Great museum exhibits and programs unsettle our inherent dogmas, shake us down, and confront us with nuance and difference. This is one place where empathy could live and thrive in the museum. How do we, as museum professionals, work with the doubt and incompleteness that exists within all topics—science, art, history—to support healthy, empathetic communities?

‘Poems also create larger fields of possibilities,’ Hirshfield continues. Similarly, a great museum visit conveys a profound sense of incompleteness and therefore, potential. Ordinarily, we associate doubt and uncertainty with anxiety and fear. However, in the relative safety of the museum, experiencing one’s worldview as incomplete and nascent is actually quite therapeutic. It leaves you feeling less constrained.

Sometimes, the museum experience can border on absurd, and this too is helpful because it helps us reimagine notions of ordinariness and normality, and think more broadly.

A museum visit shouldn’t make you feel stupid (see my previous post about empowering exhibitions) nor should it provoke anxiety, but it shouldn’t make you feel infallible either.

Doubt inspires an unsettled and motivated curiosity. I’m reminded of David Carr’s recent remarks at Smithsonian Libraries during which he contended, ‘it is thinking, not “learning,” that makes us different.’ Learning, I think, implies something much more finite that what museums can really offer. Thinking, however, requires only the spark of an idea (or a doubt) and can then become a lifelong process.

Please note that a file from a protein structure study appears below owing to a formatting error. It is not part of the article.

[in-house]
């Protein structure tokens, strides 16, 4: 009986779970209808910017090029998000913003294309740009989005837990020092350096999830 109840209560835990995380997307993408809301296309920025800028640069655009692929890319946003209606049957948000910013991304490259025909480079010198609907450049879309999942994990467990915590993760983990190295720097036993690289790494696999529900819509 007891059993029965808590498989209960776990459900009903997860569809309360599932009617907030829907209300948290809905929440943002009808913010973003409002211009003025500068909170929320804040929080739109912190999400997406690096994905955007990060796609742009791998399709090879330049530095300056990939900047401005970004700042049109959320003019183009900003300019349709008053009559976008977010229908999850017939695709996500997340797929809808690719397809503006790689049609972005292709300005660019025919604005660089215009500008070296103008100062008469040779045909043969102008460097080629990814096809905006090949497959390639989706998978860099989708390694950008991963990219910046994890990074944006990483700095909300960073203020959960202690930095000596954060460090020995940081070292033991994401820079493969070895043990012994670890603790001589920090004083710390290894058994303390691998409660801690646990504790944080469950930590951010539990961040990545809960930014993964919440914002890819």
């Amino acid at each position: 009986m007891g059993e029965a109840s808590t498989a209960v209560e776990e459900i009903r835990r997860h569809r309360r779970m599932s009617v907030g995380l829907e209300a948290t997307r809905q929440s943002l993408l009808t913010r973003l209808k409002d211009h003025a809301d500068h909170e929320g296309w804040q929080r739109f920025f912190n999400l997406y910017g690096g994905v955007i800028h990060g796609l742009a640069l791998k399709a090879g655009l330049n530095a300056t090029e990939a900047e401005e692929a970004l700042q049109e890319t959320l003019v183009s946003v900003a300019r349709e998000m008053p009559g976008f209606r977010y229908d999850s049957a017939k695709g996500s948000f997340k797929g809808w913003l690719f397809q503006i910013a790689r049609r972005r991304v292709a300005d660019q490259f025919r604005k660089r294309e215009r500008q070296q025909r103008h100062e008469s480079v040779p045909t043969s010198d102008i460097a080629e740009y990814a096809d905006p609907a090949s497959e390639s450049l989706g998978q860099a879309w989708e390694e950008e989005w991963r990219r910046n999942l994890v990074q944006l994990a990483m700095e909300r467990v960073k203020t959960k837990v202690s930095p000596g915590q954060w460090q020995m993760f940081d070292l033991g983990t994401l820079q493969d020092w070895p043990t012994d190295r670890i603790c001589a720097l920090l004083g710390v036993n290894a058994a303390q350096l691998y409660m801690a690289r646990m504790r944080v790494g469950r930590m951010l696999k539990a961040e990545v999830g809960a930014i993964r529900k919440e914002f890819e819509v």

For regular people living thoughtful, complex, authentic lives, Carr contends, ‘Knowledge of the museum kind is best when it helps such people over time to be more engaged, more curious, more empathetic, and more reflective; less judgmental; more aware of the fragile; and less afraid of ambiguity.’

Ambiguity is never more ubiquitous or celebrated than in the contemporary art museum (as I was reminded during my recent visit to the Hirshhorn Museum and Sculpture Garden). Many people are frustrated by the museum’s apparent refusal to clearly answer the question, ‘What does it mean?’ Yet, visitors are drawn in anyway—by the mystery and by the refreshing contact with something that isn’t necessarily complete or certain.

Even the most seemingly small mental ‘resets’ and moments of intellectual revision or confusion can feel pretty great, and probably work to counteract harmful ‘certainty’ on a larger scale.